09/02/2007 07:10 pm ET | Updated Nov 17, 2011

Finding Hope in a Silent Desire to Live Healthy

I couldn't help but feel inspired, or was it sadness? You be the judge.

Thirty minutes into a recent car ride from JFK into the city on a hot, traffic-filled weekday, my 60-year-old inherited driver (Joseph, "but call me Joe") had become somewhat intrigued with a spirited business conversation I was having about launching a new line of fitness videos online. I hung up, and Joe said to me "Hey, you got any good workout programs for guys like me who work 70 hours a week in an unhealthy job and have a little extra weight that I know I need to get rid of? All I do is sit all day driving this car!"

I was intrigued. I fired back at him, "Well, what do you like to do?"

Twelve hours later on a plane ride back to LA, and his predicament is still with me. I don't know if I found hope in society or an insurmountable challenge that will take years to break.

On one hand I was inspired to hear that this humble, hard-working guy, who has never seen the inside of a gym, was determined to crack the code of how to get in shape and exercise. And not just exercise to lose weight for vanity purposes, but to do so for health reasons.

Joe told me of how he inquired with his company about programs and found out they offered $250 in support for a gym membership or money towards the purchase of a piece of home equipment. "Seriously?" I was shocked, but encouraged. I hung on to every word as he zoomed in and out of traffic.

He then proceeded to tell me how he opted for a stationary bike as his schedule simply couldn't support going to the gym. Yeah, mine wouldn't either if I had to get up at 6 a.m. to be at work at 7 a.m. and then work until 8 or 9 p.m.

Then I heard a quite a sense of desperation in his voice, despite his hallowed dark circled eyes leading one to believe otherwise. He says, "The bike is not enough. It's not working. I need some help, but don't know what to do. I want to make sure I don't get sick."

I then felt this sense of duty. Here was this guy, not even in a demographic that I would have ever expected to take exercise seriously, and he was sincerely asking for help. Was it a coincidence I was in the car? Was it a message? Nothing is by mistake. I continue...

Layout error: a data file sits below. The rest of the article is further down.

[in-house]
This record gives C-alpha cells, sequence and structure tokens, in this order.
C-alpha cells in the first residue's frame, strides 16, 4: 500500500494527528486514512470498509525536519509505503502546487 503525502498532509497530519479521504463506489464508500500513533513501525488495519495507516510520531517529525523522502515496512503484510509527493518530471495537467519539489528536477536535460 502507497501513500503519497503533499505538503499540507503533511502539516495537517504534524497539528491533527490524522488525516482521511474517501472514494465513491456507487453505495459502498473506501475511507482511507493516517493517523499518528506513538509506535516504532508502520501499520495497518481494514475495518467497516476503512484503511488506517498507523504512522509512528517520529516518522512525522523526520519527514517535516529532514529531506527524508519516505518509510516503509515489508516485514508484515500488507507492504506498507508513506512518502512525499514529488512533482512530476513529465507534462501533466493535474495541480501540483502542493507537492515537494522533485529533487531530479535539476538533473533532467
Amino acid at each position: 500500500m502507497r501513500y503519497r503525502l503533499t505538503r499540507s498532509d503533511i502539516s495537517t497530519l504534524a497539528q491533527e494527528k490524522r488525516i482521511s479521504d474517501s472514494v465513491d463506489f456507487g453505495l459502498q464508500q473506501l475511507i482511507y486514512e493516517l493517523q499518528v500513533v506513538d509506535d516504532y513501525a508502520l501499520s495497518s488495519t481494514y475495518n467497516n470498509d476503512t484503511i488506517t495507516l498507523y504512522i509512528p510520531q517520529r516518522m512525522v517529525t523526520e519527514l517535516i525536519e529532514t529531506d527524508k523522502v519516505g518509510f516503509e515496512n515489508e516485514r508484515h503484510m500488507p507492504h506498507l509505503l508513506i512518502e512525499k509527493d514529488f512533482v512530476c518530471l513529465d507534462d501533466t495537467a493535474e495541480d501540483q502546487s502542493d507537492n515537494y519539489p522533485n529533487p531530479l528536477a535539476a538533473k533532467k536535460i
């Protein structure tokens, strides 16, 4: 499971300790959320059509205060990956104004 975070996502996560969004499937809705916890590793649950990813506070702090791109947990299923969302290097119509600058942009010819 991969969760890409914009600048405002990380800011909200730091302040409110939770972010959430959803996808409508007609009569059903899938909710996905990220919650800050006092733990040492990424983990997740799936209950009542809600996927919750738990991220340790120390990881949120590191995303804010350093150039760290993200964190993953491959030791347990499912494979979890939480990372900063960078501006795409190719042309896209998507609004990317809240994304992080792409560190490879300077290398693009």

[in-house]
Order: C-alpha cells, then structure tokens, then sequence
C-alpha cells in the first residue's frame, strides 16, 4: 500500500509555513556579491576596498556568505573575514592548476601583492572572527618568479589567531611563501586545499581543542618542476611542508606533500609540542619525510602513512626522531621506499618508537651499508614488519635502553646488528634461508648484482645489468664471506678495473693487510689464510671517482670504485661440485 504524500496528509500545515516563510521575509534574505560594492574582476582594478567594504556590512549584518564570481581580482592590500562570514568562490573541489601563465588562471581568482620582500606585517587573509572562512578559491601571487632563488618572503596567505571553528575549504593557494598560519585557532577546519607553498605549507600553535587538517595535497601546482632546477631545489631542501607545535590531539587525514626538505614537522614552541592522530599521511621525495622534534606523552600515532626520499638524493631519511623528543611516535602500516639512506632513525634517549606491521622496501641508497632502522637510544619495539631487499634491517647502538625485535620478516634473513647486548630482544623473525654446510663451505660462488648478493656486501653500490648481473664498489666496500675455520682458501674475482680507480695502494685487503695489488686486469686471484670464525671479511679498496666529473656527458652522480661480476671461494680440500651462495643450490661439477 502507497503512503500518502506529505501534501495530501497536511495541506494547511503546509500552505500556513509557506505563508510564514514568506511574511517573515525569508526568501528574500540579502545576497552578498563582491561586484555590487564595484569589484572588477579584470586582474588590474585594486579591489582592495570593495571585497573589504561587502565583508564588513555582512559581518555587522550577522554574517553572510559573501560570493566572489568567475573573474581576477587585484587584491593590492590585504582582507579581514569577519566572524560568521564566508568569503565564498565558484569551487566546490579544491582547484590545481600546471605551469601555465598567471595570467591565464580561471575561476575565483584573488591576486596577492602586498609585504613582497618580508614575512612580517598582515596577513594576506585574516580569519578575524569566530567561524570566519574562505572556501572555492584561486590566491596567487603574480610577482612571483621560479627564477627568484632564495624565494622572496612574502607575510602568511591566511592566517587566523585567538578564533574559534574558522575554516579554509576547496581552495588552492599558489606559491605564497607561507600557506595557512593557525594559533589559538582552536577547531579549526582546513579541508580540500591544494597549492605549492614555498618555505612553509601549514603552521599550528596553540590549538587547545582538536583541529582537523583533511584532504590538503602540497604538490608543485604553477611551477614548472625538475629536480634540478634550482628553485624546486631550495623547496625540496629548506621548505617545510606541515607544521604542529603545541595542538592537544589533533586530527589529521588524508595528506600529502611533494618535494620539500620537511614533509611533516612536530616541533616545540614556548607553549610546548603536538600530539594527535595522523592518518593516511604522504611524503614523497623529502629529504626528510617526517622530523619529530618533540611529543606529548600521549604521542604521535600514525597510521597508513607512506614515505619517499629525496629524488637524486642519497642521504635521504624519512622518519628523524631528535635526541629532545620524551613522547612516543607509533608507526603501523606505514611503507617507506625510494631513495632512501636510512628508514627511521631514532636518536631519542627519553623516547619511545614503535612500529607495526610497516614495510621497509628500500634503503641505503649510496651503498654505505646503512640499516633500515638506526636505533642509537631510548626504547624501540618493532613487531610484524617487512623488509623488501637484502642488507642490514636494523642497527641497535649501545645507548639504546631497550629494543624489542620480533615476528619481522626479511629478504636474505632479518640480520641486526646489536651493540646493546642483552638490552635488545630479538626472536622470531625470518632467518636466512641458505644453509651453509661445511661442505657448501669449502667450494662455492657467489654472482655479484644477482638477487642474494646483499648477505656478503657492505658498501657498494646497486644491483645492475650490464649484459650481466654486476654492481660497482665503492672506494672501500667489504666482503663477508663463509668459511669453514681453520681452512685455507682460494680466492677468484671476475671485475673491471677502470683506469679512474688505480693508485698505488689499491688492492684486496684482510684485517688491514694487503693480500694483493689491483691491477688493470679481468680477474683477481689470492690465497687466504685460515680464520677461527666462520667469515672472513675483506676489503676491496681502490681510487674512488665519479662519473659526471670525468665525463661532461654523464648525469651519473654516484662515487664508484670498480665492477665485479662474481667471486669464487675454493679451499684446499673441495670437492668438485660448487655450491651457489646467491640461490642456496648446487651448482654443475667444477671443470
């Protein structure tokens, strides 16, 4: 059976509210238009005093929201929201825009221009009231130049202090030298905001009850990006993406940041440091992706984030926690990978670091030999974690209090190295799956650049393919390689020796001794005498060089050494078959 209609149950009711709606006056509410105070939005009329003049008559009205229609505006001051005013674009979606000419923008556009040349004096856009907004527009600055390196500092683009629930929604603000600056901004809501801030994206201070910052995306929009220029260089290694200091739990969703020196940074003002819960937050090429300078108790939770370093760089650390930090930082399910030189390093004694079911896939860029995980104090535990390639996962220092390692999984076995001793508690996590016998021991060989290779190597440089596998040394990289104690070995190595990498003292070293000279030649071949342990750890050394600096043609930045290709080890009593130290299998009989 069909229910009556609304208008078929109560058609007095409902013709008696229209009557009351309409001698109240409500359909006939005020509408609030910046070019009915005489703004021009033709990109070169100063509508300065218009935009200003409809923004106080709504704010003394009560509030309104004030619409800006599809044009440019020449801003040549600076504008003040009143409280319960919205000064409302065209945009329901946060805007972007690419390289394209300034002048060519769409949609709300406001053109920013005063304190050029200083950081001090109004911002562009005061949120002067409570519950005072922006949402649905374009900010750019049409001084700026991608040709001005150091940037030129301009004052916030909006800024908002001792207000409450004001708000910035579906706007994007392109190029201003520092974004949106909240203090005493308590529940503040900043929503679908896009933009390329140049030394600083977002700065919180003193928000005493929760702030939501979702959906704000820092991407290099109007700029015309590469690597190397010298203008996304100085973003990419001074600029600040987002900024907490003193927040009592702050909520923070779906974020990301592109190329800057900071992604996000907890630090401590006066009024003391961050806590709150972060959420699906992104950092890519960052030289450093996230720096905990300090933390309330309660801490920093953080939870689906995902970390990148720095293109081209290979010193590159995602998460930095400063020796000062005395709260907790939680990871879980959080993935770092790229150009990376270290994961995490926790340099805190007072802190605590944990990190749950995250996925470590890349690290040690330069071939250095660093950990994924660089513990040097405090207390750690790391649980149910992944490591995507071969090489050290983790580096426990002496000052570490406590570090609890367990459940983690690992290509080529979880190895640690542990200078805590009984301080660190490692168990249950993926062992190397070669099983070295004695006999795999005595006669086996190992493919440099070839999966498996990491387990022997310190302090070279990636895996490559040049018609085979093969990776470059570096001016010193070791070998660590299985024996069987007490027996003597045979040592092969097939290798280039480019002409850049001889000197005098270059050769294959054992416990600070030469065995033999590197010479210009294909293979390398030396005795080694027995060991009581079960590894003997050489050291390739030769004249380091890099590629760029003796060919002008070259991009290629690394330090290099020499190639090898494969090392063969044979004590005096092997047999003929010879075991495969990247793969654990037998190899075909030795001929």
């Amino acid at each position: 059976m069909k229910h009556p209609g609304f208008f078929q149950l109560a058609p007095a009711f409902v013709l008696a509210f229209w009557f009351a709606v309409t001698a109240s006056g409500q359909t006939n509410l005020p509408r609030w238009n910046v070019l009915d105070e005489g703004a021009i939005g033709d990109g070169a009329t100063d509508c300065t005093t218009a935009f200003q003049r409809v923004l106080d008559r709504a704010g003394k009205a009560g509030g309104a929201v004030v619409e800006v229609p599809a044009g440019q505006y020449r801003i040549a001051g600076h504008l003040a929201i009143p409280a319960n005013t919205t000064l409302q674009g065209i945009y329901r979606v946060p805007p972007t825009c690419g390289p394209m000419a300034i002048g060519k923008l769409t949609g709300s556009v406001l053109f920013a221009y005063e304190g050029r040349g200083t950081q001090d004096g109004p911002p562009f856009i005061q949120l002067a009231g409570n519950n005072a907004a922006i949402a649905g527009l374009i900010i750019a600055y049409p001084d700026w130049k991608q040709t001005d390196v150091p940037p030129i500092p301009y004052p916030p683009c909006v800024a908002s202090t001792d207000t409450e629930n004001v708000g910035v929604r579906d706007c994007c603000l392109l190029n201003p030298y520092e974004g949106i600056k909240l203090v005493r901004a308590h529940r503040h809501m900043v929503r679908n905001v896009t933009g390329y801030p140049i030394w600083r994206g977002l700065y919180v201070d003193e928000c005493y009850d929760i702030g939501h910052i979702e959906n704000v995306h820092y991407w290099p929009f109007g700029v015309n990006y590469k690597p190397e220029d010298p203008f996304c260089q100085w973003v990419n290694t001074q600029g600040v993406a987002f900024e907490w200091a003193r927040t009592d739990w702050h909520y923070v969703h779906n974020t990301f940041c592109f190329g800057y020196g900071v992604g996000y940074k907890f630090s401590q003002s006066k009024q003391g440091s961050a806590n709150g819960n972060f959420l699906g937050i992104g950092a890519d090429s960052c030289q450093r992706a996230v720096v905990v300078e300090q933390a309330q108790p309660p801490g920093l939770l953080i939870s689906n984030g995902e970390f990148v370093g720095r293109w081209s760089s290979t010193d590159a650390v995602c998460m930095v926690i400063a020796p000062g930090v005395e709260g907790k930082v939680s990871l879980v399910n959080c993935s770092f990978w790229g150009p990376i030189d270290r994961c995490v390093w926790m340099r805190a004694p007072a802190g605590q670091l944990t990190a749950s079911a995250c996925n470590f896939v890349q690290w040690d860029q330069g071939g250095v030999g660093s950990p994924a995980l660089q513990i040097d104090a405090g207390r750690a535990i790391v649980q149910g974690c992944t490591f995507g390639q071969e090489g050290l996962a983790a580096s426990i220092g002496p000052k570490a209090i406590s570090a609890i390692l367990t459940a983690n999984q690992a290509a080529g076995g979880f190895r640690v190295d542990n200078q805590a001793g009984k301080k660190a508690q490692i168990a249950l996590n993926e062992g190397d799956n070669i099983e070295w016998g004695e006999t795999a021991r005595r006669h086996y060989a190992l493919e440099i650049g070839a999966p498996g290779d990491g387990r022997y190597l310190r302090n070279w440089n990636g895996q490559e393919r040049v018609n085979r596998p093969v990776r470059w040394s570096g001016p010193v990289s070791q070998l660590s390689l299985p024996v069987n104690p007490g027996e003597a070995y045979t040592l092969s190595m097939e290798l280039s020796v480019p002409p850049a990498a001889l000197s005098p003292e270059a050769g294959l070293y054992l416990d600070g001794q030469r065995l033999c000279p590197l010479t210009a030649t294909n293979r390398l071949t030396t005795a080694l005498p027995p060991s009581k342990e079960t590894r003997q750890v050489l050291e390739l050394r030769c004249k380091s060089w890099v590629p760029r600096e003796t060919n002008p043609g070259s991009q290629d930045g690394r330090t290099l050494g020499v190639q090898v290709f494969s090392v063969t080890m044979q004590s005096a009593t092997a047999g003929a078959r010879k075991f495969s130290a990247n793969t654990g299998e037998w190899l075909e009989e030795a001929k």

I was determined. I offered him some suggestions only to encounter a few dead-ends. I said "how about watching my network and doing some of the exercise videos on digital cable?" He said, "We don't have cable, because of the limited time I have at home, I want to spend with my wife, and if we had TV, we'd never talk." How can you refute that? I retreated, "On your schedule, I can understand."

I then offered up the notion of going to the ExerciseTV website (and taking advantage of some of the free beginner exercise videos I had online. He said, despite being very computer savvy (side note: he was laid off as a systems analyst for some mid-sized company back in the early 2000s) that his wife and him got rid of the computer, again for quality-of-life and time reasons. Another sensitive subject, yet another dead-end. I felt every bit my next-gen, hard charging, digital era business age by this point.

I then asked, "Would you buy DVDs?" He said maybe. Now we're getting somewhere, I thought.

As we ended the ride, he offered up the idea of distributing my programming to his company's central office location in Manhattan and ends with "betcha never thought of that market." To be honest, I hadn't, but left thinking not about the business opportunity, but about what will become of him.

We said our cordial goodbyes, and I handed him my card in hopes that he might actually buy our newest Star Trainers DVD to hit the market this past month. I then stopped to think about the bigger issue which was actually reaching him in way that would stick. No matter how much marketing or workout titles I could put up online or in the local Wal-Marts, I would venture to guess it would be unlikely for him to actually try or buy something.

I felt sad. I also felt somewhat unable to affect change with people I didn't even know cared. On the flip side, I feel inspired. I felt inspired to see that even companies who would be the last ones to adopt 'health' as a corporate mandate were trying to do something. Was it for altruistic and sincere betterment purposes, or was it to reduce health care costs? I'm not one to say, as I don't have the facts. What I can say is that it is encouraging.

My hope is that whatever the motivation is, more companies take an active role in an employee's health. This may be the only way to reach the strata of society that has a silent desire to get in shape, but no resources or incentive. And taking an active role shouldn't just be about giving $250 and feeling like a box can be checked. Although, this is a good start, there needs to be a level of information and education that comes with it.

Enough so that a kind, hard-working guy like Joe, can feel like he can make a difference in his own life.